I’m pleased to announce our December Graide of the Month, Chris Lodge. Chris is a senior at the University of Maryland College Park majoring in Elementary Education with a concentration in mathematics. He’ll be moving to the Big Apple this fall to join Uncommon Schools as a middle school math teacher and take on the “exciting challenge of making math fun for students!”
A Growth Mindset
Over the past few months, Chris has proved himself to be an exemplary Graider, garnering top scores and praise from countless teachers. But his journey is a little atypical. In fact, when Chris first applied to become a Graider, he wasn’t accepted! His feedback on the application activity missed the mark - just narrowly. It was clear, however, from the rest of the application that Chris was passionate about teaching and committed to his own professional development and growth as an aspiring educator:
“The first time I applied [to The Graide Network], I didn't get in, and this was a big wake up call for me. I realized I needed to give more specific, more directed feedback. I’ve been very focused on this mindset and improving my feedback skills.”
With further coaching from our Member Success team, Chris proved himself to be a fast and receptive learner. He has since focused on crafting specific and actionable feedback and working to find an effective balance between praising student strengths and providing constructive comments. The hard work has certainly paid off! Countless teachers have raved about Chris’s attention to detail, thoughtful comments, student-friendly language, and speedy work, but our favorite review is from Ms. Evans at KIPP Houston:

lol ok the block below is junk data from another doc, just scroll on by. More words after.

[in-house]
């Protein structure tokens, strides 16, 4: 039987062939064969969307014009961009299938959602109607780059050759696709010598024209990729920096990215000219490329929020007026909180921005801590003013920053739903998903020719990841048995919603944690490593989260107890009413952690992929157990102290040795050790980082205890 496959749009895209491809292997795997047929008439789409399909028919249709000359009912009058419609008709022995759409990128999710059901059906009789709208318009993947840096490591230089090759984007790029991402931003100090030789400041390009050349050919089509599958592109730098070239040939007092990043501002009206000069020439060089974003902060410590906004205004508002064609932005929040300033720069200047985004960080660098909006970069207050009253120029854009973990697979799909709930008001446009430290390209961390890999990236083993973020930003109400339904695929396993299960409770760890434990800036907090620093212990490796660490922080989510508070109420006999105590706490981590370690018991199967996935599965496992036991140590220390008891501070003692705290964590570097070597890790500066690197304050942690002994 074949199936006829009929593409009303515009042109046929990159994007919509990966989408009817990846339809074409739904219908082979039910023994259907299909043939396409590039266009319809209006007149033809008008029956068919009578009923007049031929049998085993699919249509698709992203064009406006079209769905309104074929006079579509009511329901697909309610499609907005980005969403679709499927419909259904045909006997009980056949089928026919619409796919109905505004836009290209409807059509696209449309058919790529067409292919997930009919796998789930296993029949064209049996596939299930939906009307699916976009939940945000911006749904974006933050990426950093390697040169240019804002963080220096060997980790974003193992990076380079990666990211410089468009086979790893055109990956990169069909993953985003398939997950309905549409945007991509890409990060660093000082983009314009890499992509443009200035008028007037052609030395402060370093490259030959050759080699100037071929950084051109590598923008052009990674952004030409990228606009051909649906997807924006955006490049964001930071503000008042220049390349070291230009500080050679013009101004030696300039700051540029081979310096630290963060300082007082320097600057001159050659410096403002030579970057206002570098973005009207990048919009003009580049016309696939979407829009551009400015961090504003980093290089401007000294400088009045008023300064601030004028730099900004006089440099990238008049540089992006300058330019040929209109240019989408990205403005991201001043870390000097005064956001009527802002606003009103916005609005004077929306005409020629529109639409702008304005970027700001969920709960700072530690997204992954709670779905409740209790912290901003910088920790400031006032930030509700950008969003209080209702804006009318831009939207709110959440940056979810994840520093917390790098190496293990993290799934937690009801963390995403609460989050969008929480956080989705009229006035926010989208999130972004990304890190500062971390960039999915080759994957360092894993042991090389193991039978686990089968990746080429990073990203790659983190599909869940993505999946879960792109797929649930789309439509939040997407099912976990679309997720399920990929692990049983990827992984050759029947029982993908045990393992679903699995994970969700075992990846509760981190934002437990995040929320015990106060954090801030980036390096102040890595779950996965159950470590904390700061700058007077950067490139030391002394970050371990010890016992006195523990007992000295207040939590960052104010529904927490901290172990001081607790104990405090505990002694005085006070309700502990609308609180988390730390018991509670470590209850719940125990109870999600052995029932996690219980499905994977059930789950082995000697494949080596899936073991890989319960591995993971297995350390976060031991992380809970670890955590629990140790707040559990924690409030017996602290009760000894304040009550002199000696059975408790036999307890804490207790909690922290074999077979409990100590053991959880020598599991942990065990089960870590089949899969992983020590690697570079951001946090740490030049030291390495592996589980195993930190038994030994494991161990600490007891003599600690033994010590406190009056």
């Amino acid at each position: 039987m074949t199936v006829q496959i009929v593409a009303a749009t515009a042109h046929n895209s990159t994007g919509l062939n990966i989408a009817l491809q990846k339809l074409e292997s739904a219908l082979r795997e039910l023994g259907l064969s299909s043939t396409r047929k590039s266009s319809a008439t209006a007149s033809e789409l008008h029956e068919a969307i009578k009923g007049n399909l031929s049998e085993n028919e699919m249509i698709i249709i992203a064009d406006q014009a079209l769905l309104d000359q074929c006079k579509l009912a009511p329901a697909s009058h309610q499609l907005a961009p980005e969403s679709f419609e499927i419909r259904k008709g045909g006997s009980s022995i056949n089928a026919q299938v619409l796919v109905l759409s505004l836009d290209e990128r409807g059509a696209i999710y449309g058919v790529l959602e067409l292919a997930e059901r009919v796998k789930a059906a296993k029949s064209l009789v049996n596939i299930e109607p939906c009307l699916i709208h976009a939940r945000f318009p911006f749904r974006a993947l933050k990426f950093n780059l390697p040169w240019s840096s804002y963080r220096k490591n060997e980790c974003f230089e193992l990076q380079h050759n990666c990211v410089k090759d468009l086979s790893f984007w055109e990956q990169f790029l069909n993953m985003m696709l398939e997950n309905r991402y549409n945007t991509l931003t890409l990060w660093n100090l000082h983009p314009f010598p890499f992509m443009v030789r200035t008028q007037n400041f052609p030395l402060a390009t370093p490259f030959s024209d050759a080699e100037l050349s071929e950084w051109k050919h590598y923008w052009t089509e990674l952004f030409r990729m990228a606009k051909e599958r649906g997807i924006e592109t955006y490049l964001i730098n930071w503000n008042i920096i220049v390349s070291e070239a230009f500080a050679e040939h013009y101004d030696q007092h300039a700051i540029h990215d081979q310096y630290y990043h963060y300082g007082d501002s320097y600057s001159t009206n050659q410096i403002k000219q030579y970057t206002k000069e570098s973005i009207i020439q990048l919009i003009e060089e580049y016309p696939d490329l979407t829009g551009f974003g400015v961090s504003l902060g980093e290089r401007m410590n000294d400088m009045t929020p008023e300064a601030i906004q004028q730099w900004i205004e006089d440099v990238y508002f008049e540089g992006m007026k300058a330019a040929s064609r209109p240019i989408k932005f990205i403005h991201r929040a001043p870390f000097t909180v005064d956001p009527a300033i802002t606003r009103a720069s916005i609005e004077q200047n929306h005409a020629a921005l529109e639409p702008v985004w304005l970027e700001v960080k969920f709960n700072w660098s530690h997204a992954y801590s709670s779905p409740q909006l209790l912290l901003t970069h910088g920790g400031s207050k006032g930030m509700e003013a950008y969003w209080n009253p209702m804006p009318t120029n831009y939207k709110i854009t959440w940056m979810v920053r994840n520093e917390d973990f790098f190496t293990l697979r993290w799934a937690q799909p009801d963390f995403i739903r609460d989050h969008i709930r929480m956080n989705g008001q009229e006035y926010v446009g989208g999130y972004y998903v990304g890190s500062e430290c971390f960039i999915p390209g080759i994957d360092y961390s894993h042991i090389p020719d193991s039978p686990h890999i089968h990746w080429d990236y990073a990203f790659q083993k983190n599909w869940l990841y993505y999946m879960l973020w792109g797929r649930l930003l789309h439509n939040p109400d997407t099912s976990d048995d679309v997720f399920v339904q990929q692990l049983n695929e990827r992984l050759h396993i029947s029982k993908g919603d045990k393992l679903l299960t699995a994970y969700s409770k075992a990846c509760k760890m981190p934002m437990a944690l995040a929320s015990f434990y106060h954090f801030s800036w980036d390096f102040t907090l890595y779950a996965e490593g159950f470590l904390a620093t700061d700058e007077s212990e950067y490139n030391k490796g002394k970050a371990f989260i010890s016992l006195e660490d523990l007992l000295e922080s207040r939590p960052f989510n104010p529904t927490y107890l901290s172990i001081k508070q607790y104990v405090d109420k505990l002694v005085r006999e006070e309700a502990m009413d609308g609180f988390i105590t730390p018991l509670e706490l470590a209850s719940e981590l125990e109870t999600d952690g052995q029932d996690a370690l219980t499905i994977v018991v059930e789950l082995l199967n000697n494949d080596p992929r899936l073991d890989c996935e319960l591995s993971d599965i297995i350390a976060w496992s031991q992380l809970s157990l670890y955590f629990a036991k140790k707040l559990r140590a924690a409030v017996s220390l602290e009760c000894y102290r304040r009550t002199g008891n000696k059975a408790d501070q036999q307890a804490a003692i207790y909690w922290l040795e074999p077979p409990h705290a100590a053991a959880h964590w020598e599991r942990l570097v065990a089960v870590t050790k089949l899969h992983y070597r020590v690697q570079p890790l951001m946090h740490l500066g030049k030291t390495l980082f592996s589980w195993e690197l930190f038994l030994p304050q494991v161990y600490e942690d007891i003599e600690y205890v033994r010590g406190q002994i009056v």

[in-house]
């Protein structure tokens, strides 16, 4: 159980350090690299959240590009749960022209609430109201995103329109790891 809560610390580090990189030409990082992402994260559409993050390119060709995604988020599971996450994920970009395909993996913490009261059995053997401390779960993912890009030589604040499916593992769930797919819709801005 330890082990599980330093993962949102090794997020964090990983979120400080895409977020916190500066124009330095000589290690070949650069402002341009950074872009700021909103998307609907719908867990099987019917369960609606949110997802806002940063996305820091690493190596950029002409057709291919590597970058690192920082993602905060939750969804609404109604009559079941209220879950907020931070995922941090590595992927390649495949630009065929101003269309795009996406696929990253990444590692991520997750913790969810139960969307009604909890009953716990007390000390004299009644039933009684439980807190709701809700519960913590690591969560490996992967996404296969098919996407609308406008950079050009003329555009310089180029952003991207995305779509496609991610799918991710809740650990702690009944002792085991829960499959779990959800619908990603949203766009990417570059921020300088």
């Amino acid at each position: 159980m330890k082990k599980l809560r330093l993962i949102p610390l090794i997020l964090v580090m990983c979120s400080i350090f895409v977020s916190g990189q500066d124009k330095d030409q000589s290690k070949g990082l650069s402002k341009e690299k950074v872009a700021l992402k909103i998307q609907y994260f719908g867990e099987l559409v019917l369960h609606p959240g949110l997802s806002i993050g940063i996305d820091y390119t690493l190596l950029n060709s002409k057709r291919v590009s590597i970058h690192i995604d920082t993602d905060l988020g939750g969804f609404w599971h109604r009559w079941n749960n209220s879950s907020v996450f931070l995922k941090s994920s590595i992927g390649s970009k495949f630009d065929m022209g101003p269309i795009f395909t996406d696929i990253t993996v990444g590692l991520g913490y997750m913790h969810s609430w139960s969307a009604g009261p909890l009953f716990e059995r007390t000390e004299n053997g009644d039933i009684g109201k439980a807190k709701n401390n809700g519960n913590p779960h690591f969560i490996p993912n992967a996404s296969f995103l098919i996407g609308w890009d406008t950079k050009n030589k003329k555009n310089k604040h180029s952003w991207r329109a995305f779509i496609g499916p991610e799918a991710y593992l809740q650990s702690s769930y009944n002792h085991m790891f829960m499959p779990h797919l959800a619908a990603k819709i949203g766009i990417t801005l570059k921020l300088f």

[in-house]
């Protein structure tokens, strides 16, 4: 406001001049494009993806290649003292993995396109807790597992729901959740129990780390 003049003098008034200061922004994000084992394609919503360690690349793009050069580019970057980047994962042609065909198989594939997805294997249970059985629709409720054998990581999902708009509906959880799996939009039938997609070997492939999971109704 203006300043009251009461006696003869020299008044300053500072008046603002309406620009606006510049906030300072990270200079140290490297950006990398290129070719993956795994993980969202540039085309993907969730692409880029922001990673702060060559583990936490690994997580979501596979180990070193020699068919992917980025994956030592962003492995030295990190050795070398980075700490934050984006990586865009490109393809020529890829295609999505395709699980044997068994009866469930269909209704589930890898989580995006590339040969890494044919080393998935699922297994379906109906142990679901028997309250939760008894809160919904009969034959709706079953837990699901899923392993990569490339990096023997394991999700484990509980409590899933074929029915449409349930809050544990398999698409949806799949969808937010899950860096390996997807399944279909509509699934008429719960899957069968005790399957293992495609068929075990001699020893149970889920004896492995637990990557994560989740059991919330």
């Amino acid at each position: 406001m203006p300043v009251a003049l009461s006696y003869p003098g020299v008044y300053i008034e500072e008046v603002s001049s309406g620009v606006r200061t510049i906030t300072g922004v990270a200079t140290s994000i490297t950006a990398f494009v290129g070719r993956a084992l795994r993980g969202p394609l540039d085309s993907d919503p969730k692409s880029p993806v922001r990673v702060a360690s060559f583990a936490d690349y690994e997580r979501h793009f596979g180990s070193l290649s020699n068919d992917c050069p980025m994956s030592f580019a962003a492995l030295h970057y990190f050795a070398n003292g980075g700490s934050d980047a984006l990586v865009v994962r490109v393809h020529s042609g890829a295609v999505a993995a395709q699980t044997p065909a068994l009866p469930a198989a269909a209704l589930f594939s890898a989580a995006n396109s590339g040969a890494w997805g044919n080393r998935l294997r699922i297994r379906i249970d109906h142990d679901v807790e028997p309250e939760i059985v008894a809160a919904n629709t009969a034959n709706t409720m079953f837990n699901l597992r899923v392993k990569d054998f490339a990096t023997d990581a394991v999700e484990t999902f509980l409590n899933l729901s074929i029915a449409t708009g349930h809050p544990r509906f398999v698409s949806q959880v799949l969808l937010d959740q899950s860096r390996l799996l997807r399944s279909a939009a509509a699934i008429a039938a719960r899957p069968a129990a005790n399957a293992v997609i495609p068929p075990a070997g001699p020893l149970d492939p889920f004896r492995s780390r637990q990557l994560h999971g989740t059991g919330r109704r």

“CHRIS IS AMAZING! He was so thorough with the paragraphs of feedback! The kids felt so special because his feedback to them was so personalized!!!”
A Call to Teaching
During his sophomore year of high school, Chris joined a community service club. Right away, he knew that helping others and being of service was something he enjoyed and wanted to pursue. Part of the service work involved tutoring at local elementary schools, and this is where Chris found his true calling to teach.
“I LOVED working kids and being able to bring excitement to them and serve as a role model […] My favorite afternoons were the ones spent tutoring. I realized that I looked forward to going to the elementary school, rather than going home. That is where I found my passion.”
Moving to NYC might seem like a big, scary move - but Chris is prepared. In fact, he’s spent the last THREE summers living and working in the city through summer internship programs with Breakthrough New York and Uncommon Schools. His biggest learning moment to date was seeing firsthand how to run a classroom and how to get every student engaged and involved:
“ Breakthrough and Uncommon were my first real taste of the true teacher experience, rather than acting as a tutor or mentor. This was huge for me! I realized, ‘I can actually this this. I can lead a classroom of 20 or 30 students and help them succeed.’”
Not surprisingly, Chris is still focused on self-improvement. This semester, as he student teaches at Rockledge Elementary school in Bowie, Maryland, Chris is working on the delicate balance between being warm and strict. He’s learning how to balance care and compassion for students while still holding them to high expectations both academically and behaviorally. His mentor teacher has been helping him with this and showing him how to speak to students in a constructive way.
“[My mentor teacher] told me this will always be a challenge - no matter how long you’re teaching. But leveling with students is important. Tell them: ‘I’m upset because I care about you and I want you to do better.’ The idea is to be open and honest so students understand WHY you’re upset, what your expectations are, and how they can improve.”
We are grateful to have Chris as a part of The Graide Network team and we cannot wait to see his success when he enters the classroom at Uncommon in the fall. Congratulations, Chris!
Chris’s Tip for New Graiders:
“Something that really helped me was keeping in the mindset of writing to a student. Think about what kind of feedback you liked to receive as a high school or even college student. What reached you? Try to replicate that, writing directly to the student in a language they can understand and relate to!”